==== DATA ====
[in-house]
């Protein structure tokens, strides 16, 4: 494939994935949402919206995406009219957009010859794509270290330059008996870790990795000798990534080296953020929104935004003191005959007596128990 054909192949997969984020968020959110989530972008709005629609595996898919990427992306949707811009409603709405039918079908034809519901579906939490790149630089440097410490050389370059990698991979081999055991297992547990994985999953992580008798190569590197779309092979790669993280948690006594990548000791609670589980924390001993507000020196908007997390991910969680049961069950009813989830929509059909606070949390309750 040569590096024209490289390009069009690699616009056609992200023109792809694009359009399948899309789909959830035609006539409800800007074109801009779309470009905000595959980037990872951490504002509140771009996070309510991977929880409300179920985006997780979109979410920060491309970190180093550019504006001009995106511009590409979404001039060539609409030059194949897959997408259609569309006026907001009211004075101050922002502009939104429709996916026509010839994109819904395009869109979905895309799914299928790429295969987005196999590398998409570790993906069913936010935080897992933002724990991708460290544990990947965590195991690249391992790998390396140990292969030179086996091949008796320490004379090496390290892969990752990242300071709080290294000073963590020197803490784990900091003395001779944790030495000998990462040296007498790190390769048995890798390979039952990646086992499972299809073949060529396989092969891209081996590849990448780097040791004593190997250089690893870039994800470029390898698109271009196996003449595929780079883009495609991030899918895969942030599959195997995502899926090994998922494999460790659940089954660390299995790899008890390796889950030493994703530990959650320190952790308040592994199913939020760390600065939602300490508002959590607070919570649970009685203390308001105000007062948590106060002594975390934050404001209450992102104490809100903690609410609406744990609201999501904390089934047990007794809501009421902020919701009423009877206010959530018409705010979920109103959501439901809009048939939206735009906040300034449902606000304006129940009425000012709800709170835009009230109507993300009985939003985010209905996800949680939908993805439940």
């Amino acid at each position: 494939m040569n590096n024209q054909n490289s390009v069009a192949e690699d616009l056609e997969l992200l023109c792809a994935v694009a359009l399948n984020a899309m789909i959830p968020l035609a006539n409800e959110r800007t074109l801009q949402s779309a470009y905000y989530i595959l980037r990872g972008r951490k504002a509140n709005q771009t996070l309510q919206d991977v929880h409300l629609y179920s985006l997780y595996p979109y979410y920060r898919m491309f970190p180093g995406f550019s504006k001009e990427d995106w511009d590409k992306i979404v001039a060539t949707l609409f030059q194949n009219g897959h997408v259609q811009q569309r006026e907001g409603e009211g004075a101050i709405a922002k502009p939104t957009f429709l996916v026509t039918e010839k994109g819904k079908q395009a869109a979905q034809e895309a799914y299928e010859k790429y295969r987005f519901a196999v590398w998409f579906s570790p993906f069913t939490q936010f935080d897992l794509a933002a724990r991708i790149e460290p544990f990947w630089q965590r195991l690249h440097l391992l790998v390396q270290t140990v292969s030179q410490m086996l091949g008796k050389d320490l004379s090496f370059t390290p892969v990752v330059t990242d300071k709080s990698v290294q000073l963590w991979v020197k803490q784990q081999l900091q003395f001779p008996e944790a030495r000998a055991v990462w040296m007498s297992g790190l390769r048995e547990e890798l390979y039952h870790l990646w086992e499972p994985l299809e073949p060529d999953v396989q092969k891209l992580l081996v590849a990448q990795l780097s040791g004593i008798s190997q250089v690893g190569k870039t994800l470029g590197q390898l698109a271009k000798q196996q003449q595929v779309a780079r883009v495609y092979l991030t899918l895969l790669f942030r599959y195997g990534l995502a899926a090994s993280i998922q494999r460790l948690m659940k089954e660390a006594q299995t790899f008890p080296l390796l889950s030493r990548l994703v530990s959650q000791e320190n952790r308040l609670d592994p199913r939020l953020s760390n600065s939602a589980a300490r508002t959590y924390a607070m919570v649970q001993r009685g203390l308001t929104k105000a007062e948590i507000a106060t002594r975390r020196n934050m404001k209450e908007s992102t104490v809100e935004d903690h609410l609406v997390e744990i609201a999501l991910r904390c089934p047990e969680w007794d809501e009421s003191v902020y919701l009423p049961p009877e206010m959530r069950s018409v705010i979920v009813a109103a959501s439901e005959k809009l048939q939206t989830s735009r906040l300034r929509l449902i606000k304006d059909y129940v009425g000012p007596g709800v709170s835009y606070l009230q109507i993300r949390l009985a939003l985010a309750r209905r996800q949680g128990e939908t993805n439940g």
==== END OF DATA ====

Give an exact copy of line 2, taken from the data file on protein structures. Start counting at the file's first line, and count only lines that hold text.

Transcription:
């Protein structure tokens, strides 16, 4: 494939994935949402919206995406009219957009010859794509270290330059008996870790990795000798990534080296953020929104935004003191005959007596128990 054909192949997969984020968020959110989530972008709005629609595996898919990427992306949707811009409603709405039918079908034809519901579906939490790149630089440097410490050389370059990698991979081999055991297992547990994985999953992580008798190569590197779309092979790669993280948690006594990548000791609670589980924390001993507000020196908007997390991910969680049961069950009813989830929509059909606070949390309750 040569590096024209490289390009069009690699616009056609992200023109792809694009359009399948899309789909959830035609006539409800800007074109801009779309470009905000595959980037990872951490504002509140771009996070309510991977929880409300179920985006997780979109979410920060491309970190180093550019504006001009995106511009590409979404001039060539609409030059194949897959997408259609569309006026907001009211004075101050922002502009939104429709996916026509010839994109819904395009869109979905895309799914299928790429295969987005196999590398998409570790993906069913936010935080897992933002724990991708460290544990990947965590195991690249391992790998390396140990292969030179086996091949008796320490004379090496390290892969990752990242300071709080290294000073963590020197803490784990900091003395001779944790030495000998990462040296007498790190390769048995890798390979039952990646086992499972299809073949060529396989092969891209081996590849990448780097040791004593190997250089690893870039994800470029390898698109271009196996003449595929780079883009495609991030899918895969942030599959195997995502899926090994998922494999460790659940089954660390299995790899008890390796889950030493994703530990959650320190952790308040592994199913939020760390600065939602300490508002959590607070919570649970009685203390308001105000007062948590106060002594975390934050404001209450992102104490809100903690609410609406744990609201999501904390089934047990007794809501009421902020919701009423009877206010959530018409705010979920109103959501439901809009048939939206735009906040300034449902606000304006129940009425000012709800709170835009009230109507993300009985939003985010209905996800949680939908993805439940």